EDIT (5/22/13) - There is a new procedure brought to my attention by another user (thanks fanoush) which lets you make the CWM SD without burning the image. It seems the OMAP4 devices are a little more liberal on the booting requirements than previous OMAP devices. This makes it easier to install on any size SD. Go to my HD/HD+ CWM thread linked in my signature and look at item 1a. There are instructions and files there.

The versions attached below are under 120 MB so they can be put on any size SD. It burns very quickly. But there is no room there for any backups. After burning the SD you can use partitioning software (like Mini-Tool Partition Wizard or EaseUS Partition Manager, both free) to expand it to the full size of your SD card if you want so there would be plenty of room for backups. But be sure to only expand the back end of the partition, being careful not to touch the beginning.

I also now have a 4GB versions for both the HD and HDplus attached to the CWM thread referenced above.

To make the SD, download the version for your device and extract the file. It should be a 120MB .img file. Burn (write) that image file to your SD card using Win32diskimager in Windows. In Linux or OSX (Mac) use the "dd" command.

To use Win32DiskImager, find it on the web (here, it's free) and install it on your Windows PC. Open it (be sure to run it as administrator) and select the drive (device) that has your card reader with your SD inserted. Then in the image file box put the location where you have the extracted img file. Then when everything is set right, click on the write button. A warning will pop up asking if you want to proceed. When you have verified that you are going to write to the correct device, click on Yes. (One user overwrote their external USB hard drive by not verifying first). With the small version it should burn fairly rapidly. If you get an error message about access denied, it means you are looking at the drive with Windows Explorer. Close Windows Explorer and try again. In fact, it is a good idea to close all unnecessary windows when burning, even your browser.

Insert the SD into your powered off Nook HD/HD+ and power on. It should boot to CWM with the label v6.0.2.8 for HD+ stock. The HD version just says v6.0.2.7 for Stock. You can tell it is booting properly if the cyanoboot logo shows up after the Nook logo shows for a few seconds. If the Nook logo stays there and starts changing, it means it is booting to stock. Hard power off by holding the power button for several seconds. Try again.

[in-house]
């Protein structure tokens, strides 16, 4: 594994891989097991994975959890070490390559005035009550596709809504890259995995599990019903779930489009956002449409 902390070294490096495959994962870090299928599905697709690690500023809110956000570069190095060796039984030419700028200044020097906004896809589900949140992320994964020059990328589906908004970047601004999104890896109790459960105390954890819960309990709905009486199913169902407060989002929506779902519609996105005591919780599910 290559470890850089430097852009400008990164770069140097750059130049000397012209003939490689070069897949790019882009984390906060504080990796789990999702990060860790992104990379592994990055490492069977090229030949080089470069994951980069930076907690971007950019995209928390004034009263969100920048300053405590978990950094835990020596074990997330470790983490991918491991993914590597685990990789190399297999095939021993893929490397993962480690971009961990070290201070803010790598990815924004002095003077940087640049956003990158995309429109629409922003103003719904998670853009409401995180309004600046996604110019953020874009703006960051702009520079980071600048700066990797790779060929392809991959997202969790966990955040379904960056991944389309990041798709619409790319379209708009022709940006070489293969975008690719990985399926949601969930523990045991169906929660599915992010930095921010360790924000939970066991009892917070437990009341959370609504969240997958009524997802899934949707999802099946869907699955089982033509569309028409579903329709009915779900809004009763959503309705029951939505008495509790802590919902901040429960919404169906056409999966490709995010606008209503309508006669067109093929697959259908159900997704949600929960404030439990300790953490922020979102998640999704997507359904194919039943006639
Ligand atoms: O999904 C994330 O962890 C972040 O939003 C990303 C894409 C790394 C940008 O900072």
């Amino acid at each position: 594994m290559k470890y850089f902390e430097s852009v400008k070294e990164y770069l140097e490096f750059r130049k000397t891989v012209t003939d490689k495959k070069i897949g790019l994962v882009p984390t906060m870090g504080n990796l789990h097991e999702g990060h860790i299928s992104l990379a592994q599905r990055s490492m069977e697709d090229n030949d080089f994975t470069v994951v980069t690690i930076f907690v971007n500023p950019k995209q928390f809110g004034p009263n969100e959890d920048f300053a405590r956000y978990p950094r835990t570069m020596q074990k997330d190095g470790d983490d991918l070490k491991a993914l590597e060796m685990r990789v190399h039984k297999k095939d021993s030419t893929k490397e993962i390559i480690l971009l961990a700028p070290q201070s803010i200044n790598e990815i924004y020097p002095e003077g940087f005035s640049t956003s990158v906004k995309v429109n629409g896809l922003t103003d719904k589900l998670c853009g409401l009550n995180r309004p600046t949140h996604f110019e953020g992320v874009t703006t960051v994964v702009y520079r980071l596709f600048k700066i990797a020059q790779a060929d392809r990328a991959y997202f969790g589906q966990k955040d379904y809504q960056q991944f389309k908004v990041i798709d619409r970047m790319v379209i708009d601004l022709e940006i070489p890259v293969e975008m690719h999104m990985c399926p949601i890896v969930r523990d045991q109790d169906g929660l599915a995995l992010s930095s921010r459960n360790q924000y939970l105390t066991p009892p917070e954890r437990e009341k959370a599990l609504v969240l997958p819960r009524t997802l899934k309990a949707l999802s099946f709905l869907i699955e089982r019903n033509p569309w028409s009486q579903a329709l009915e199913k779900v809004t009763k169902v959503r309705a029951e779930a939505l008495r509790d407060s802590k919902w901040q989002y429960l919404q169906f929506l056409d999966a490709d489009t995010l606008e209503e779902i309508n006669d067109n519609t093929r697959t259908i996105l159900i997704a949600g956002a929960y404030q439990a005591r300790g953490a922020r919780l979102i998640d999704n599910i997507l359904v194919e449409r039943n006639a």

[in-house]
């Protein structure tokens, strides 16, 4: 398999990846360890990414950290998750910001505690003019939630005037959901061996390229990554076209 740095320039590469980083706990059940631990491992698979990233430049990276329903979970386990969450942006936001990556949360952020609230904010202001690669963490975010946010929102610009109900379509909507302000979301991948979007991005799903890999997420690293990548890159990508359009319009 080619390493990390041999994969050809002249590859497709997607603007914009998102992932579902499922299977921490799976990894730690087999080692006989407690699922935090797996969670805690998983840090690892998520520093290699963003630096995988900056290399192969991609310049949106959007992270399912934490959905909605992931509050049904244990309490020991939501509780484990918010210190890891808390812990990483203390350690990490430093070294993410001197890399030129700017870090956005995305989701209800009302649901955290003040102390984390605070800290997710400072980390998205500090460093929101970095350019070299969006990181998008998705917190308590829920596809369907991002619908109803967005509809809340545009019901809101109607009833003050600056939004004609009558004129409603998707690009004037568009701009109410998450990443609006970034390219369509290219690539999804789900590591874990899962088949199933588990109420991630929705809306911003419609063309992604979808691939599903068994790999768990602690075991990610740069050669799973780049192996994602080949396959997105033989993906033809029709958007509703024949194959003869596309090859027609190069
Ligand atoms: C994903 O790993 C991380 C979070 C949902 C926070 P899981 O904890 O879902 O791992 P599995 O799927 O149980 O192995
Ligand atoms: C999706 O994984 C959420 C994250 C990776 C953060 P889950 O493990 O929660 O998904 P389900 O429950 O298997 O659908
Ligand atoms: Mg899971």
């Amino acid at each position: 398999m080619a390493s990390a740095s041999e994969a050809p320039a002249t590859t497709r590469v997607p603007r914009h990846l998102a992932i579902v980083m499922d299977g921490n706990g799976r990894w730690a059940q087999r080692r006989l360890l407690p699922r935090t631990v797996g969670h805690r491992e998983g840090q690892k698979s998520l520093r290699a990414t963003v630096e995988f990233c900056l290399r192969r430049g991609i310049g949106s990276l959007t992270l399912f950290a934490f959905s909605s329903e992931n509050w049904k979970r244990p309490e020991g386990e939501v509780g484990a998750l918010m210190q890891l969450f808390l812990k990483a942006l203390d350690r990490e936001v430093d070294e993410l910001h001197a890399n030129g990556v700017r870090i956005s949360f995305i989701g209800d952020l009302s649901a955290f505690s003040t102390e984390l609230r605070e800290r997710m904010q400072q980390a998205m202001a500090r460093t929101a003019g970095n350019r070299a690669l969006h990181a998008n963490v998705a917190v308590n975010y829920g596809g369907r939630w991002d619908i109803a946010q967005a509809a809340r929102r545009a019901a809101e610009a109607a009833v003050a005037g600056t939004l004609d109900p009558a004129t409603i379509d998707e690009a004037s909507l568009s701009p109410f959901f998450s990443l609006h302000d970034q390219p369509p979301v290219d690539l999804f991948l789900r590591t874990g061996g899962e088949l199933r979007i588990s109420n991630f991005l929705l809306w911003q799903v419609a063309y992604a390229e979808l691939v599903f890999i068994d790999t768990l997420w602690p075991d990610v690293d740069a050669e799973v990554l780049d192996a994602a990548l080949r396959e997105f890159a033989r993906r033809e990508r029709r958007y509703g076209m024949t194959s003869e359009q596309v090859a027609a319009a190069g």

Manipulate the controls with volume up/down for cursor, n key to activate and power key for back.

15. Modifying System Files on the HD/HD+

Ordinarily you cannot modify system files on these devices because they will detect the change and reset themselves back to factory stock, wiping out all your data at the same time. But there is a safe way to do it if you are rooted.

If you have installed my new Universal Root rev3 or higher or installed verygreen's boot.img, the below procedure is no longer necessary, just modify the files directly.

The HD/HD+ has a manifest file included in the boot files that has a listing of each file that is supposed to be in /system and a checksum of each file. On boot, it reads the files in /system and makes sure each file that is there is on the list and matches the checksum. It ignores directories, symlinks and missing files. If one is added or has the wrong checksum, it stops and tries to boot again. If it reboots 8 times in a row without completing the boot, the automatic reset feature kicks in and your device is formatted and the factory ROM is reinstalled.

So you can see that missing files are OK and symlinks are OK. So if you want to modify a system file, first copy it to /data somewhere, delete the original, and make a symlink in /system to replace the deleted file. The symlink points to the file copied to /data. But be careful, some files, like framework-res.apk, are being used all the time and if you delete it, even temporarily, the system goes crazy.